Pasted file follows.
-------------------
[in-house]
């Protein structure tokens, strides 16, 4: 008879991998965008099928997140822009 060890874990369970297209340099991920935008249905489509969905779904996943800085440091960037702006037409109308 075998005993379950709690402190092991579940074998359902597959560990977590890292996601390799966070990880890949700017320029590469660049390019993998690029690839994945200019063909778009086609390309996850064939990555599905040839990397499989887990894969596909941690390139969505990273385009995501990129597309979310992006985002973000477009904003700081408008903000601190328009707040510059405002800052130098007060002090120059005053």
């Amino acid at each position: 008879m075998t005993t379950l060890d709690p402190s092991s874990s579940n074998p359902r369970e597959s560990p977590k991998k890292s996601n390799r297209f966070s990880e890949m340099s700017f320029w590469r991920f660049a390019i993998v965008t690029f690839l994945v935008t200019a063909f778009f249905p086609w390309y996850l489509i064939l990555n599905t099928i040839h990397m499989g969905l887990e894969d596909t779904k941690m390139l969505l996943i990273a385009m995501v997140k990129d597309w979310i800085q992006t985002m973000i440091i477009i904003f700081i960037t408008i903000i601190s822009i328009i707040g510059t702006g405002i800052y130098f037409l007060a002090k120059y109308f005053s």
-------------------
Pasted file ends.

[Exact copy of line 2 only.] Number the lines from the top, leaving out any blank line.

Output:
């Protein structure tokens, strides 16, 4: 008879991998965008099928997140822009 060890874990369970297209340099991920935008249905489509969905779904996943800085440091960037702006037409109308 075998005993379950709690402190092991579940074998359902597959560990977590890292996601390799966070990880890949700017320029590469660049390019993998690029690839994945200019063909778009086609390309996850064939990555599905040839990397499989887990894969596909941690390139969505990273385009995501990129597309979310992006985002973000477009904003700081408008903000601190328009707040510059405002800052130098007060002090120059005053």